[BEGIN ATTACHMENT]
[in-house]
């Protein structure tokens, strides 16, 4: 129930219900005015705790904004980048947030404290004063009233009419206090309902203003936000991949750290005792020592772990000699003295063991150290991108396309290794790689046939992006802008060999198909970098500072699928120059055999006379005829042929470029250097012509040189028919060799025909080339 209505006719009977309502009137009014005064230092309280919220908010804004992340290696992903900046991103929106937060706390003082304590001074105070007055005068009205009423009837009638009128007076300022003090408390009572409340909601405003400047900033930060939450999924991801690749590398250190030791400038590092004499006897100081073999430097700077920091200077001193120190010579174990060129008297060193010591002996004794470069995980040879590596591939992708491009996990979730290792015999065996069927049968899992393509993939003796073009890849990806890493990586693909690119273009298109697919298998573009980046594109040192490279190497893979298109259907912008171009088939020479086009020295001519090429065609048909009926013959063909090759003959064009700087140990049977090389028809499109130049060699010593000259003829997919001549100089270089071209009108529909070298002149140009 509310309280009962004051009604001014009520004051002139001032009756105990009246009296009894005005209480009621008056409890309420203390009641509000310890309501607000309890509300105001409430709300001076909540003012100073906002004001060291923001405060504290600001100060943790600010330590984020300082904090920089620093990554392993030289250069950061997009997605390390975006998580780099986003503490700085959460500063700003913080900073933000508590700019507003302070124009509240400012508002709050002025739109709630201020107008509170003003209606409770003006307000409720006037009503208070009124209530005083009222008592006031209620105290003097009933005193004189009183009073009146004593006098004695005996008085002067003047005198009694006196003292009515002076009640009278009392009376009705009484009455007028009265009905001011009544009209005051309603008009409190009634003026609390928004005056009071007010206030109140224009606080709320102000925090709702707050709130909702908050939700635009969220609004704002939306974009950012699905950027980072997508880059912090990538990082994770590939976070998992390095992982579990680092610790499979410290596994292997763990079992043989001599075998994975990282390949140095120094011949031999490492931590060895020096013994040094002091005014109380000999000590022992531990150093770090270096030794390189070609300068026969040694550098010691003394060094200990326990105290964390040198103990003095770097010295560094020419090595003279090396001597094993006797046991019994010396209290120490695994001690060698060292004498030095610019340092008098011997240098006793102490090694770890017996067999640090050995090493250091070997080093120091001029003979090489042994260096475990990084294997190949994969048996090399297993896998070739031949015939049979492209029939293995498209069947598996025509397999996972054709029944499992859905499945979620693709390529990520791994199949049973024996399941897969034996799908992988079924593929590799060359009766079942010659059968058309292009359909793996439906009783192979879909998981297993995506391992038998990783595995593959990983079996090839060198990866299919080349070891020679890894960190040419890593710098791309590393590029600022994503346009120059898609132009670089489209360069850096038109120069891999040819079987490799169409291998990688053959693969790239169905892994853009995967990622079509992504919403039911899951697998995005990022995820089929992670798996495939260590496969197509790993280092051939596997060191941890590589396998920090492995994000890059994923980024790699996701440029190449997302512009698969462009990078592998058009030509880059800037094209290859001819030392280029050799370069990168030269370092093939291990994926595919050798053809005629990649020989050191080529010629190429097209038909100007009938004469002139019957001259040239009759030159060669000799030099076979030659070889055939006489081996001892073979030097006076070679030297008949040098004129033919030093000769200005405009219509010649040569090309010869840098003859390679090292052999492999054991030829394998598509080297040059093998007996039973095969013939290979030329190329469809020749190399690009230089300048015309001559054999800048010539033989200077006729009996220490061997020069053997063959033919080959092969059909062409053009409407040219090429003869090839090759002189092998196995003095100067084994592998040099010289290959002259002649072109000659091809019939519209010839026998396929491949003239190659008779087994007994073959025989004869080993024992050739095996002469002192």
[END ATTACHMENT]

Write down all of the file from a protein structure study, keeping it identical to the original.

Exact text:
[in-house]
């Protein structure tokens, strides 16, 4: 129930219900005015705790904004980048947030404290004063009233009419206090309902203003936000991949750290005792020592772990000699003295063991150290991108396309290794790689046939992006802008060999198909970098500072699928120059055999006379005829042929470029250097012509040189028919060799025909080339 209505006719009977309502009137009014005064230092309280919220908010804004992340290696992903900046991103929106937060706390003082304590001074105070007055005068009205009423009837009638009128007076300022003090408390009572409340909601405003400047900033930060939450999924991801690749590398250190030791400038590092004499006897100081073999430097700077920091200077001193120190010579174990060129008297060193010591002996004794470069995980040879590596591939992708491009996990979730290792015999065996069927049968899992393509993939003796073009890849990806890493990586693909690119273009298109697919298998573009980046594109040192490279190497893979298109259907912008171009088939020479086009020295001519090429065609048909009926013959063909090759003959064009700087140990049977090389028809499109130049060699010593000259003829997919001549100089270089071209009108529909070298002149140009 509310309280009962004051009604001014009520004051002139001032009756105990009246009296009894005005209480009621008056409890309420203390009641509000310890309501607000309890509300105001409430709300001076909540003012100073906002004001060291923001405060504290600001100060943790600010330590984020300082904090920089620093990554392993030289250069950061997009997605390390975006998580780099986003503490700085959460500063700003913080900073933000508590700019507003302070124009509240400012508002709050002025739109709630201020107008509170003003209606409770003006307000409720006037009503208070009124209530005083009222008592006031209620105290003097009933005193004189009183009073009146004593006098004695005996008085002067003047005198009694006196003292009515002076009640009278009392009376009705009484009455007028009265009905001011009544009209005051309603008009409190009634003026609390928004005056009071007010206030109140224009606080709320102000925090709702707050709130909702908050939700635009969220609004704002939306974009950012699905950027980072997508880059912090990538990082994770590939976070998992390095992982579990680092610790499979410290596994292997763990079992043989001599075998994975990282390949140095120094011949031999490492931590060895020096013994040094002091005014109380000999000590022992531990150093770090270096030794390189070609300068026969040694550098010691003394060094200990326990105290964390040198103990003095770097010295560094020419090595003279090396001597094993006797046991019994010396209290120490695994001690060698060292004498030095610019340092008098011997240098006793102490090694770890017996067999640090050995090493250091070997080093120091001029003979090489042994260096475990990084294997190949994969048996090399297993896998070739031949015939049979492209029939293995498209069947598996025509397999996972054709029944499992859905499945979620693709390529990520791994199949049973024996399941897969034996799908992988079924593929590799060359009766079942010659059968058309292009359909793996439906009783192979879909998981297993995506391992038998990783595995593959990983079996090839060198990866299919080349070891020679890894960190040419890593710098791309590393590029600022994503346009120059898609132009670089489209360069850096038109120069891999040819079987490799169409291998990688053959693969790239169905892994853009995967990622079509992504919403039911899951697998995005990022995820089929992670798996495939260590496969197509790993280092051939596997060191941890590589396998920090492995994000890059994923980024790699996701440029190449997302512009698969462009990078592998058009030509880059800037094209290859001819030392280029050799370069990168030269370092093939291990994926595919050798053809005629990649020989050191080529010629190429097209038909100007009938004469002139019957001259040239009759030159060669000799030099076979030659070889055939006489081996001892073979030097006076070679030297008949040098004129033919030093000769200005405009219509010649040569090309010869840098003859390679090292052999492999054991030829394998598509080297040059093998007996039973095969013939290979030329190329469809020749190399690009230089300048015309001559054999800048010539033989200077006729009996220490061997020069053997063959033919080959092969059909062409053009409407040219090429003869090839090759002189092998196995003095100067084994592998040099010289290959002259002649072109000659091809019939519209010839026998396929491949003239190659008779087994007994073959025989004869080993024992050739095996002469002192």